Ex–Talking Head David Byrne blogged last month about his maiden voyage to IKEA:
Why does everything have weird names? Every container, shelf, cabinet or appliance had some odd name, as if people from Planet Sweden anthropomorphized these objects, naming each one they encountered as best they could:
It turns out, Byrne writes, that the Wikipedians had already cracked the code:
Upholstered furniture, coffee tables, rattan furniture, bookshelves, media storage, doorknobs: Swedish placenames (for example: Klippan)
Beds, wardrobes, hall furniture: Norwegian place names
Dining tables and chairs: Finnish place names
Bookcase ranges: Occupations
Bathroom articles: Scandinavian lakes, rivers and bays
Kitchens: grammatical terms, sometimes also other names
Chairs, desks: men's names
Materials, curtains: women's names
Garden furniture: Swedish islands
Carpets: Danish place names
Lighting: terms from music, chemistry, meteorology, measures, weights, seasons, months, days, boats, nautical terms
Bedlinen, bed covers, pillows/cushions: flowers, plants, precious stones; words related to sleep, comfort, and cuddling [cuddling?]
Children's items: mammals, birds, adjectives
Curtain accessories: mathematical and geometrical terms
Kitchen utensils: foreign words, spices, herbs, fish, mushrooms, fruits or berries, functional descriptions
Boxes, wall decoration, pictures and frames, clocks: colloquial expressions, also Swedish placenames
I love discovering a nomenclature's inner structure; it's so satisfying to know that someone has taken the time and care to think creatively about the work that names do.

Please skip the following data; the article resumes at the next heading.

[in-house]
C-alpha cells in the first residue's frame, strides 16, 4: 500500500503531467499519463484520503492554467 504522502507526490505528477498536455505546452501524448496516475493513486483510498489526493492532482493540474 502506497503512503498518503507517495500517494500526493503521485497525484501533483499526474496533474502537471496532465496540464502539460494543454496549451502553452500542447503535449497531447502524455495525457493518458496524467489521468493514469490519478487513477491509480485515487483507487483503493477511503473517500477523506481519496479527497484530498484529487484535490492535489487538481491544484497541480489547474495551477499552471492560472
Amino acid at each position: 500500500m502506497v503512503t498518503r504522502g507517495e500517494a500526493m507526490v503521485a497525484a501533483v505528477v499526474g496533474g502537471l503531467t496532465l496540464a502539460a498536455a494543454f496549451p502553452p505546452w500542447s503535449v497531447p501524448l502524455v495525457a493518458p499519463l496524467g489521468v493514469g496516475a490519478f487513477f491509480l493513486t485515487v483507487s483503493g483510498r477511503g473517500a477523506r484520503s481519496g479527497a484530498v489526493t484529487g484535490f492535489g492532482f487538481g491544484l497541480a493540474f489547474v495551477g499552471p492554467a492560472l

Still, the IKEA taxonomy is no less enigmatic for having been described. I'm sure there are several PhD theses waiting to be written about it. Music, chemistry, and nautical terms for lighting? Feminine names for curtains, masculine names for chairs and desks? And what subtle intra-Scandinavian tensions or harmonies are revealed by the assignment of Danish, Norwegian, and Finnish words to certain categories but not others? Is there some national stereotype about the Finns (for example) setting an especially attractive table? Or, more perversely, not?
The Wikipedia article continues:
Because IKEA is a world-wide company working in several countries with several different languages, sometimes the Nordic naming leads to problems where the word means something completely different to the product. A well known example was the bed frame GUTVIK. As the word can be pronounced Gootfick it invites German-speaking people to understand it like gut fick which is somewhat close to "good fuck" in German.
Then there's this tidbit:
Company founder Ingvar Kamprad, who is dyslexic, found that naming the furniture with proper names and words, rather than a product code, made the names easier to remember.
Take heed, O ye makers of automobiles and techno gizmos!
The name IKEA, by the way, is an acronym. IK stands for Ingvar Kamprad; the E stands for Elmtaryd, the farm where Kamprad grew up, and the A is for Agunnaryd, Kamprad's home village.
(Hat tip to Andy Sernowitz.)